Fool's Paradise: Rachel MacFarlane’s paintings of Canada look like beautiful alien landscapes

This January, Rachel MacFarlane is presenting her third solo exhibition at Toronto's Nicholas Metivier Gallery. Fool's Paradise includes a series of abstract paintings that include references to mountains, water, plants and rocks – apparently inspired by Doris McCarthy's artworks and the rugged surroundings of the Scarborough Bluffs.

MacFarlane grew up in rural Ontario and spent much of her childhood exploring the nature that surrounded her. She attended the Ontario College of Art and Design, and lived in Toronto for 11 years before completing her MFA at Rutgers University in 2016. She has since been based in Brooklyn, New York. In her latest body of work, MacFarlane re-investigates her relationship to the Canadian landscape and the history of landscape painting through her bold and colourful compositions.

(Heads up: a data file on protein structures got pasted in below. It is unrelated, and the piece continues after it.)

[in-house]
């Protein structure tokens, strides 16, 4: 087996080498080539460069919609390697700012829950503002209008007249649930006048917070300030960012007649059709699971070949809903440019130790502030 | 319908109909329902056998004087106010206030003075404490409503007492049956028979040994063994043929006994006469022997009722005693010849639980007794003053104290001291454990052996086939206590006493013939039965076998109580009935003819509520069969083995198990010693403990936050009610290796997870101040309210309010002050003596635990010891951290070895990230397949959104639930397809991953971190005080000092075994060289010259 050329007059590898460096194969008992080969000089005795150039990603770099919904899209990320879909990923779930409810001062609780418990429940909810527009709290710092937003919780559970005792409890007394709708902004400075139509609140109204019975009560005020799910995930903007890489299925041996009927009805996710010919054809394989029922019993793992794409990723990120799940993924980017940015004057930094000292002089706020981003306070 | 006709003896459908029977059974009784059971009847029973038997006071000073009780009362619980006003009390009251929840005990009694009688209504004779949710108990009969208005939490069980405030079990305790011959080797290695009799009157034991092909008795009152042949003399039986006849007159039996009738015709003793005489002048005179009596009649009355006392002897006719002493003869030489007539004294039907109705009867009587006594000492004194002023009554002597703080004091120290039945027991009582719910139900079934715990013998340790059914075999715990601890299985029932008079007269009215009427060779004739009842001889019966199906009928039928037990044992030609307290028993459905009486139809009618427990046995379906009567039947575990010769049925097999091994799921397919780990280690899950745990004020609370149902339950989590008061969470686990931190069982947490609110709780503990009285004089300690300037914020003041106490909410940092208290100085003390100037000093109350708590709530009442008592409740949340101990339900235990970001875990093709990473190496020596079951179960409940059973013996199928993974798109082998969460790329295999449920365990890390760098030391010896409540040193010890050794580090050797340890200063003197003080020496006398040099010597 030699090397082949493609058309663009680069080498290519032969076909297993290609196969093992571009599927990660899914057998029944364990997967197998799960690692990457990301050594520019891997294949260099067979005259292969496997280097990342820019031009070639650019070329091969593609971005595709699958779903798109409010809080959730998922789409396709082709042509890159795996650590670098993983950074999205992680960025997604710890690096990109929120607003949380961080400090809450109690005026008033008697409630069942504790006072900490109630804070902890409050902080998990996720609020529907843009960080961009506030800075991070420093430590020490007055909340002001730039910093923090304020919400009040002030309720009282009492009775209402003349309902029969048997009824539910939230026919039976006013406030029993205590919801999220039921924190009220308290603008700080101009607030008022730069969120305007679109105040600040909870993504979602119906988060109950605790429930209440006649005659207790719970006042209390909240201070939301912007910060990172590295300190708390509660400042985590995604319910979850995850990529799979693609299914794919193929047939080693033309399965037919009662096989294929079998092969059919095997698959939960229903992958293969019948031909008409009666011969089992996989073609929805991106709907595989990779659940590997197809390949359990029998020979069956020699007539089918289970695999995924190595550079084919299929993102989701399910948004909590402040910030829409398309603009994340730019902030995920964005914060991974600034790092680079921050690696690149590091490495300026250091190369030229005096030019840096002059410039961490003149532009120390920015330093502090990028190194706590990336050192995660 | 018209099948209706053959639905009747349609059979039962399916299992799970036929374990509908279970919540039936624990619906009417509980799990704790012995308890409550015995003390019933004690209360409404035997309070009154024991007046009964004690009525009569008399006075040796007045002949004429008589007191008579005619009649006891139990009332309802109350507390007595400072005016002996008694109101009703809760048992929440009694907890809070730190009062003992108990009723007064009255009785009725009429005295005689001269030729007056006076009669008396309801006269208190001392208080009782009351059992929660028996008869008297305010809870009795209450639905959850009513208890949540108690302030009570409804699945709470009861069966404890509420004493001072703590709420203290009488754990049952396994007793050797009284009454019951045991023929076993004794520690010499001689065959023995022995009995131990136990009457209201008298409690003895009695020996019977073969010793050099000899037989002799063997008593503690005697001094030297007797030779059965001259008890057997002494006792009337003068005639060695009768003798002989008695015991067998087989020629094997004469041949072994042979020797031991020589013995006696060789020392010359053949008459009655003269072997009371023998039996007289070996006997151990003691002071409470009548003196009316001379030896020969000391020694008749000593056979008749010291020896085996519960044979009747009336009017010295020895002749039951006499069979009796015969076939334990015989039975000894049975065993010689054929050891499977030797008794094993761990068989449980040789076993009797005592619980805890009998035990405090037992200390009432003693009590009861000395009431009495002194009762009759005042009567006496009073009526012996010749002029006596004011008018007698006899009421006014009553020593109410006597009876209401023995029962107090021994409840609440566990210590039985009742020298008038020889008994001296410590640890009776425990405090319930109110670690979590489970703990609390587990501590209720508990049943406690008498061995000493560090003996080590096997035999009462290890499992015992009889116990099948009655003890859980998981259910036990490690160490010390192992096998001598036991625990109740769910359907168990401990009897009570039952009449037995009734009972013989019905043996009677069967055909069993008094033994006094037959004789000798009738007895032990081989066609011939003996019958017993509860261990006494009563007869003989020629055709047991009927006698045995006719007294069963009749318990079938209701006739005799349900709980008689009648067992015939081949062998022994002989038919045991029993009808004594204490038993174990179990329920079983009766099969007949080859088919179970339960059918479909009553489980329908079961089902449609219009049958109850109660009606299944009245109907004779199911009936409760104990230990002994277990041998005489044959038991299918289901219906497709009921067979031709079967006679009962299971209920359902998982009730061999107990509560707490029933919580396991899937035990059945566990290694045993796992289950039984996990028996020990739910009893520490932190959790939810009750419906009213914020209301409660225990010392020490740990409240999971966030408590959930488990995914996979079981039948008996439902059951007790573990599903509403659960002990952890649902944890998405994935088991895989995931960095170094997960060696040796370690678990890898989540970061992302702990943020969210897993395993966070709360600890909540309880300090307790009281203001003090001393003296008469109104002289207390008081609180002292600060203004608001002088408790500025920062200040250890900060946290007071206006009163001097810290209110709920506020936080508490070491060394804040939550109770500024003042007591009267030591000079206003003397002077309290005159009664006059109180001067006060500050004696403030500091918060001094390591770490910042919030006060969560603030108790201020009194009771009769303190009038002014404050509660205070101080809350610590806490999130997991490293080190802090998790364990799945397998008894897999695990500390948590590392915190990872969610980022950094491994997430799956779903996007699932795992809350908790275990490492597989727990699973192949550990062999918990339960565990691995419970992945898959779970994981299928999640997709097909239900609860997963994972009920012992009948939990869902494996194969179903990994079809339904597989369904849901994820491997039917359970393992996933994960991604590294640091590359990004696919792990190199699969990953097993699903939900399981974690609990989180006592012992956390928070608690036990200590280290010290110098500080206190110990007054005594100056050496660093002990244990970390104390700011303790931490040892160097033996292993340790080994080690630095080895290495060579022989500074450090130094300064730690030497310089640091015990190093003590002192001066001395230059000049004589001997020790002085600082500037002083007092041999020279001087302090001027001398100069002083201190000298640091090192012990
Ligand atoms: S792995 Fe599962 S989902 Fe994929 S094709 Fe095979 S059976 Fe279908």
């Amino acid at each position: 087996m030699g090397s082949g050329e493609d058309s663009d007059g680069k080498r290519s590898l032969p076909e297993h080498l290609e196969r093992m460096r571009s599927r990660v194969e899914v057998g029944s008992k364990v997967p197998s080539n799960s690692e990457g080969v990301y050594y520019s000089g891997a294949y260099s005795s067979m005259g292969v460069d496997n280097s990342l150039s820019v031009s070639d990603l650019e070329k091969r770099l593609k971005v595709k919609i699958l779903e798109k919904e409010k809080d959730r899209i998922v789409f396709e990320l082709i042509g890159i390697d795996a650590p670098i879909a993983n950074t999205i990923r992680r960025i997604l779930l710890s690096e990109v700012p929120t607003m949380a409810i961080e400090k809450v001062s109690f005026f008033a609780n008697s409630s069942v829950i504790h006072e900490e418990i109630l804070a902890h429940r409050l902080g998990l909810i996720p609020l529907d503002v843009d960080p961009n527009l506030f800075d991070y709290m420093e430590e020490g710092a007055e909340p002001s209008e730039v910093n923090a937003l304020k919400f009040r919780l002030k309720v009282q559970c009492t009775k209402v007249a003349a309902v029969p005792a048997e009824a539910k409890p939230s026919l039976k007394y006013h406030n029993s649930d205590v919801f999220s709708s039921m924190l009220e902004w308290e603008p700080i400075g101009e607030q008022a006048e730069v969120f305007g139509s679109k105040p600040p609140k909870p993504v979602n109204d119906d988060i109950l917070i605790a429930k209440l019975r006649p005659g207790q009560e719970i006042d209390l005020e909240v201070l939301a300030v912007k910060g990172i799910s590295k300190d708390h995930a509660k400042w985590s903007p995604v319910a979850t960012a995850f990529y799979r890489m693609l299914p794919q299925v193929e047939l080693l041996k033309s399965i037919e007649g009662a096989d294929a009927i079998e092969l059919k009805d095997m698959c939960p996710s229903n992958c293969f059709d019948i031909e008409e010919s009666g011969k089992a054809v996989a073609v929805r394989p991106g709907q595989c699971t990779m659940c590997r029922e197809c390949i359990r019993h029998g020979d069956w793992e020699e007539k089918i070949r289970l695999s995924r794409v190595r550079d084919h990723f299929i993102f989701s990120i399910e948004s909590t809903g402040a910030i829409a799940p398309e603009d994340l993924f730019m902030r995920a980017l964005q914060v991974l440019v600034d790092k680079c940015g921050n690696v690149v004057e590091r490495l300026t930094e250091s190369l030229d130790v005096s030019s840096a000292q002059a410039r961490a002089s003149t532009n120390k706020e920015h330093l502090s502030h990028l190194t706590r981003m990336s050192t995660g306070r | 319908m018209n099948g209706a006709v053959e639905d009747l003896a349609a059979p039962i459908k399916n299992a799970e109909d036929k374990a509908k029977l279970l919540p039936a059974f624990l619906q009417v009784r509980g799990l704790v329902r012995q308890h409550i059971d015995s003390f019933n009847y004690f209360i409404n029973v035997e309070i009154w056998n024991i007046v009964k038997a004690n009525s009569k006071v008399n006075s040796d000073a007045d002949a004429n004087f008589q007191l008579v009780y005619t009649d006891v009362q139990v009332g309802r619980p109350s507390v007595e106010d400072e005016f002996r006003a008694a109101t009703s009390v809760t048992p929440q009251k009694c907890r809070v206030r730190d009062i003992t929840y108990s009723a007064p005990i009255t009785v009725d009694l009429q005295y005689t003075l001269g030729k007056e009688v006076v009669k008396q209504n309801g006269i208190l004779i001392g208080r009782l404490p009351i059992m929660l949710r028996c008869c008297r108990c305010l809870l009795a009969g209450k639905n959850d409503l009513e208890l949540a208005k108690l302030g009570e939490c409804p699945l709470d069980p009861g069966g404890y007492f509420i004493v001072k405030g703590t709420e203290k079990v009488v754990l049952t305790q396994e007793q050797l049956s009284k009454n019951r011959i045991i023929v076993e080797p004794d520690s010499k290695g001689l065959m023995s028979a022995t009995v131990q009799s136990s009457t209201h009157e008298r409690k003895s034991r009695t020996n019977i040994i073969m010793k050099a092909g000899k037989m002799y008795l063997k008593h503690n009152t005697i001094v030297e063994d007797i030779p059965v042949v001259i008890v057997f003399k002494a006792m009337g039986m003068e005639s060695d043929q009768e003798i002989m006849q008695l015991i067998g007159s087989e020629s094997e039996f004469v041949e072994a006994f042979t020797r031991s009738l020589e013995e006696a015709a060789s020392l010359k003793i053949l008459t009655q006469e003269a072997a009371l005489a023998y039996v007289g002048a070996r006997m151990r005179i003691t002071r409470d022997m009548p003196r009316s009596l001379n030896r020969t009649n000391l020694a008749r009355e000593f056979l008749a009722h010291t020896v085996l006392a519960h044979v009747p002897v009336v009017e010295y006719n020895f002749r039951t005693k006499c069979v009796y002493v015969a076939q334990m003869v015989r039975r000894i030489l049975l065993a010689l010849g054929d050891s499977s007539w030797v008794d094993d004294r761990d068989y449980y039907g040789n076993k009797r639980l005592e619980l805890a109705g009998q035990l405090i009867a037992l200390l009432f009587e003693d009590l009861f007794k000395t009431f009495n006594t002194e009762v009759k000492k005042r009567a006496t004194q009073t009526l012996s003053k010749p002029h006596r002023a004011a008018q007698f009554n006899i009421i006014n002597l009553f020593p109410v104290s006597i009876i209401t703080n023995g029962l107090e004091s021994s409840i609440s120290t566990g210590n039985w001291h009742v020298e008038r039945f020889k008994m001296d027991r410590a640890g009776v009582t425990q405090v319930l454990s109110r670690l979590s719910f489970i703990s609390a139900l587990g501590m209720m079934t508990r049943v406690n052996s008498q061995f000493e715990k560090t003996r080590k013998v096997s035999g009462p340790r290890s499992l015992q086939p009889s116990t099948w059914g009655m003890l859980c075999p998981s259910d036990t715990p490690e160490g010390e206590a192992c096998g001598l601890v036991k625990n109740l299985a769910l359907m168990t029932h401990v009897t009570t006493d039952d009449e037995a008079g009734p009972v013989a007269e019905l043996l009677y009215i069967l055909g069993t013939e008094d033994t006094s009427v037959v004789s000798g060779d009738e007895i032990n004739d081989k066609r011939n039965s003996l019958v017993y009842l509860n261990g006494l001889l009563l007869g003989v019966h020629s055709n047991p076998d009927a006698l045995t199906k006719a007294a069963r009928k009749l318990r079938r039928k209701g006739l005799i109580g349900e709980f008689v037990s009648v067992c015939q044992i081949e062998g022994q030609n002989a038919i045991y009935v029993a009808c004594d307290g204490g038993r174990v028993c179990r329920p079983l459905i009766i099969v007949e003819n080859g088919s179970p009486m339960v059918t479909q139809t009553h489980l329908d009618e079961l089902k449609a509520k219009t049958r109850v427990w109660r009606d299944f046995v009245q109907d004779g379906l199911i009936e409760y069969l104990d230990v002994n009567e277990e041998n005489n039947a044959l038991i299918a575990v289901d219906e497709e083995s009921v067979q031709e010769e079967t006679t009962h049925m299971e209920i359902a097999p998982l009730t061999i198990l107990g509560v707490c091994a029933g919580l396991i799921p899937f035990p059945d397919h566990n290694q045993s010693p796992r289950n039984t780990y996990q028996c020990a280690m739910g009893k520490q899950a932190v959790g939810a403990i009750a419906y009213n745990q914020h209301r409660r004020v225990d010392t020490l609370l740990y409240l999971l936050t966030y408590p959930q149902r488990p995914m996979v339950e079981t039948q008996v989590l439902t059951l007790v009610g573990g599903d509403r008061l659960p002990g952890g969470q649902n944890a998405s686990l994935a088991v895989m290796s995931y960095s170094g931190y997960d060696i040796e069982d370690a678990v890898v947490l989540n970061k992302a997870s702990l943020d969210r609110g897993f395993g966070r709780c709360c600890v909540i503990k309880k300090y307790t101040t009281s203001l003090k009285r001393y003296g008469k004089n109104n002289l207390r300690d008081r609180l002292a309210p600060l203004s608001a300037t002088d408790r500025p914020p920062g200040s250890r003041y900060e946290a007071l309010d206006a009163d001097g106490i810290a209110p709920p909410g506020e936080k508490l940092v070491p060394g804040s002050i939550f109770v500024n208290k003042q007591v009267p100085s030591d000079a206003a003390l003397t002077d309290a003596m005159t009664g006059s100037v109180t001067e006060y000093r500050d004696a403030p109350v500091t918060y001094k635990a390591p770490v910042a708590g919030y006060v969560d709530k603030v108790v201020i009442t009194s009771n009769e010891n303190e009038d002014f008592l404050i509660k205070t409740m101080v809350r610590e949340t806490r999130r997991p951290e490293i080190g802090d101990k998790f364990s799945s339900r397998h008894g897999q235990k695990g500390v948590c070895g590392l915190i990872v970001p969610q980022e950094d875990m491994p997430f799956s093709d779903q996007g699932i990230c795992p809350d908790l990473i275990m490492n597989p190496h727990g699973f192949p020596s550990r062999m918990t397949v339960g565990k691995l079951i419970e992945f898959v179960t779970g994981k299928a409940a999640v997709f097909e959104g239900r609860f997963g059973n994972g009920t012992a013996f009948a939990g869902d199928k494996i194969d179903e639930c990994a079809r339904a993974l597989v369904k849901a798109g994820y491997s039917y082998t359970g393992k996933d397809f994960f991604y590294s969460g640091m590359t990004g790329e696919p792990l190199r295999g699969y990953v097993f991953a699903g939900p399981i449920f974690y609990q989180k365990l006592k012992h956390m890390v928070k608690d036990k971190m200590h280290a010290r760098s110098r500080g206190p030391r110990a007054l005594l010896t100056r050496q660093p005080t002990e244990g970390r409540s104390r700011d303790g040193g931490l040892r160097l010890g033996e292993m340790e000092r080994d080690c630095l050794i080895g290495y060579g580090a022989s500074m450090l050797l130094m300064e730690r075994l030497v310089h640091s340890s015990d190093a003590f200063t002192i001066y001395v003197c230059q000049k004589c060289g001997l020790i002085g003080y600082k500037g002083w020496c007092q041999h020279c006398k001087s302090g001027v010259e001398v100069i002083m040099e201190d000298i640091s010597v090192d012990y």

"I am now embedded in the urban area of Bushwick, Brooklyn, where my street is lined with auto body shops," says MacFarlane. "The maquettes I build recreate and lament for the labyrinths of forests, and mountain terrain. Being away from Canada allowed me to realise how impactful the landscape is. It is deeply connected to my personal histories but also in the way I think about space in painting."

Rachel MacFarlane: Fool’s Paradise will launch on Thursday 11 January and run until 3 February at Toronto's Nicholas Metivier Gallery. To find out more about Rachel, visit


Get the best of Creative Boom delivered to your inbox weekly